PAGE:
Horse and Mule Packing

The Morris Boys Know Elk.

Since 2011 my family and I have been honored to know the Morris Family. These folks have become an integral part of our Fall Hunting Trips to Western Wyoming.

This was the first year that all four Morris men had Wyoming General tags for Elk.

Wes was up with the first opportunity. On opening day they had a great deal of competition from other hunters. At one point they could hear someone talking not 100 yards from their setup. On Day Two, brother Jase was able to sweet talk this five by five bull into range, with brother Matt assisting.

Dee narrates:
Wes , Matt and Jase followed the bull and about 15 cows calling them along the way for about half a mile. Jase did the calling and the bull was very responsive turning back several times but not close enough to shoot. Finally at the dark timber line, the bull had enough and turned back to face the pesky young bull. Wes took him with one shot at 40 yards.

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If that kind of Elk Hunting action is your cup of tea, I’d recommend you talk to my friends at the Big Sandy Lodge.

After packing the Bull back to civilization, It was a first come-first serve for the remaining elk tags amongst the clan. A couple days after Wes scored, Father Dee called this heavy, wide 5 point bull into rifle range and downed him on a bench on a ridgetop.

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I was honored to be able to assist, with Mokie, my uncle’s 24 year old gelding who packed the hind quarters , and hide, while I packed the boned out loins, tenderloins, and trim meat in my Badlands 4500 internal frame pack. I joked that I “wouldn’t ask Mokie to do anything I wouldn’t do” as he jogged back to the ranch with a vigor that belied his age. Jase and Wes each carried a front quarter while Dee packed out the head and rack.  Mama Kay even came out and packed rifles back up the treacherous trail.  It was a true family affair

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My family and I hit the road the next day , but I soon received notice from Matt that he had connected.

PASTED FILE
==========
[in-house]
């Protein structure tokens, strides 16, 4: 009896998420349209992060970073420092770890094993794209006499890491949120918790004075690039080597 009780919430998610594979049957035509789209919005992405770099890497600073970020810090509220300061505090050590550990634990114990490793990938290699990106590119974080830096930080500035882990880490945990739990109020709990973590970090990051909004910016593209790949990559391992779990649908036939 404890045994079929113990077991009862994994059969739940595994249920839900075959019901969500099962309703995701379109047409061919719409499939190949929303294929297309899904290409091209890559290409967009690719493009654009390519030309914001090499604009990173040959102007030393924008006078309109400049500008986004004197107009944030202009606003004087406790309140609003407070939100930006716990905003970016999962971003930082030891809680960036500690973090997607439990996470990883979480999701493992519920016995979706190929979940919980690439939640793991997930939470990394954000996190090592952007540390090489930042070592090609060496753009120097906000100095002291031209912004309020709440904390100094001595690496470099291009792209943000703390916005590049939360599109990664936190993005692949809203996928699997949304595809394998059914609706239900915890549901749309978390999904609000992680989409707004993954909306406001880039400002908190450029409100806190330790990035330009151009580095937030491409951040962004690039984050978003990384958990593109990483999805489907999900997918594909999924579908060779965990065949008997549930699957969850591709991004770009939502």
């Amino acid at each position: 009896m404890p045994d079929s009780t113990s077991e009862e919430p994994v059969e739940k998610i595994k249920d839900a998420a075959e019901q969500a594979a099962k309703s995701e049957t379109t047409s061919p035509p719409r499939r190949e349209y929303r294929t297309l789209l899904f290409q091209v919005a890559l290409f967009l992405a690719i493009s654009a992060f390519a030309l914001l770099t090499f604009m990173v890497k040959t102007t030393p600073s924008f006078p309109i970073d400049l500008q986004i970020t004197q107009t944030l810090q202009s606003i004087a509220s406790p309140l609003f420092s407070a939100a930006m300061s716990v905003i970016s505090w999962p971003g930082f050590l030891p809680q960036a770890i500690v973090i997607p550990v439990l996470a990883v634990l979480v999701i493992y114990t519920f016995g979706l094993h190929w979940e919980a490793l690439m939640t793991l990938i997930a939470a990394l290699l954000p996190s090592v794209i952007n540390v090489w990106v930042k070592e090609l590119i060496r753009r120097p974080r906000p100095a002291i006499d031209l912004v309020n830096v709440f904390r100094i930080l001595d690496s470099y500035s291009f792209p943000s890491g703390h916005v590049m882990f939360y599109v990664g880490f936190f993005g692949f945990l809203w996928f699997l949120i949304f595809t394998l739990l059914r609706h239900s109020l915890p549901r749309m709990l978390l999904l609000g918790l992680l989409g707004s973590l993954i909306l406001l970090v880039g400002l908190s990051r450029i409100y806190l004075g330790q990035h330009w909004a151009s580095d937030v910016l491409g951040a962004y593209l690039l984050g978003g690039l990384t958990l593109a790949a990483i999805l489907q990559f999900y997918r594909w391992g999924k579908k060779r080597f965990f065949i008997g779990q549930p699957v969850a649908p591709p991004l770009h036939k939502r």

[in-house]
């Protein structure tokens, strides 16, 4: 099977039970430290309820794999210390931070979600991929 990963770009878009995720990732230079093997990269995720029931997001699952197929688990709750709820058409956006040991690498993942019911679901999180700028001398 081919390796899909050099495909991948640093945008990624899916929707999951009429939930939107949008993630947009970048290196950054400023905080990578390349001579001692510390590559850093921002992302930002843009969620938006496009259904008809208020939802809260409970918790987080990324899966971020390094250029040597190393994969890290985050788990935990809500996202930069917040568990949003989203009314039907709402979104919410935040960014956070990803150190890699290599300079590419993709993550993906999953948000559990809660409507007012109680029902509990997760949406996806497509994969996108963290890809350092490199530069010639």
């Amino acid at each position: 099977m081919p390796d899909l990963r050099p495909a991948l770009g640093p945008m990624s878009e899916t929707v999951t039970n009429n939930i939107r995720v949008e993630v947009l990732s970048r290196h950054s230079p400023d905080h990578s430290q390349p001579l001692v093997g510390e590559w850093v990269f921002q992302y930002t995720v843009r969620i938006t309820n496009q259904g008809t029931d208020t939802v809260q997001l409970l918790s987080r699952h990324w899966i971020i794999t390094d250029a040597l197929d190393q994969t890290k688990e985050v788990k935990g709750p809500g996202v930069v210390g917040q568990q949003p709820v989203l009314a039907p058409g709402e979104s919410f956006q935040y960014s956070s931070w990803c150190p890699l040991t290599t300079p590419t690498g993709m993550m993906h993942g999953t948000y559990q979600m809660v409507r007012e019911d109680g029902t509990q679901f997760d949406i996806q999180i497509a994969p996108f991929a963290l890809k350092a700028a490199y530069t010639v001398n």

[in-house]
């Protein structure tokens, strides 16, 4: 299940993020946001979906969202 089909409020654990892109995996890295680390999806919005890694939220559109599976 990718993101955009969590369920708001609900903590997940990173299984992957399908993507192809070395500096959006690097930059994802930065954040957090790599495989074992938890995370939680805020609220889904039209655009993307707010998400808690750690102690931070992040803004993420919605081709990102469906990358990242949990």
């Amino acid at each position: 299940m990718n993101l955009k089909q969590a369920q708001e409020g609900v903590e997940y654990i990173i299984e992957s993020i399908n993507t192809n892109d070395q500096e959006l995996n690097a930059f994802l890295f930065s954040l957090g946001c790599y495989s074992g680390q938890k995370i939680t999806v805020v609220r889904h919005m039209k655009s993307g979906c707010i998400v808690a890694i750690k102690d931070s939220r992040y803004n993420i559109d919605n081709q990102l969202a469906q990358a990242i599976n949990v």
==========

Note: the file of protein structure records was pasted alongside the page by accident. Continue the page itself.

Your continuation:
The message said:

5×5 at 401 yards

and then the picture loaded.

IMG_8623Matt continued the story…

Awesome hunt. Not the bull we were after but he had about 40 cows with him.  Jase is going back after the stud in the a.m. The two herds merged and put on a HELL of a screaming match. 

Even 500 miles away I could feel the excitement that must have been felt in that household.

The next night I got the Update…

I asked:

Any Action for Jase yet?

The Reply almost immediately was :

“Ohhhh YEAH”

And I knew it was going to be good.

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And the final Morris man to connect gets a heavy, symmetrical 6×6 bull.  Earlier in the bowhunting season  he had called in a 5×5 bull but passed.  That discerning nature seems to have paid off.

All in all, the Morris Family has proven that the elk hunting gene runs strong.  I know it has been my pleasure to be in the woods with them and that we share a kinship, that I have felt with few others.

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Categories: Horse and Mule Packing, My Hunting Stories | Leave a comment

How to: The Box Hitch

One of the biggest improvements to my packing has come from incorporating the Box Hitch into my packing arsenal. Basically this is a hitch that is designed to lift the panniers up and slightly away from the sides of your pack horse.

I was taught by my uncle, Colby Martin, but he is kinda camera shy. So the next best thing is a video by Todd Jones from Casper College. Todd is also an outfitter operating Paintrock adventures in Wyoming.

Watch and learn folks!

Now a note on what I do differently.

first, I have the hook on the Left side.  Todd shows it on the right side.  I like the idea of putting the lash cinch under the cinch connector on a two cinch sawbuck.

Second by having the hook on the left, my tie off is on the left as well.  That much easier to get to if I have to bail off and untie the lash rope in a hurry.

The box hitch in use:

Categories: Horse and Mule Packing | Leave a comment

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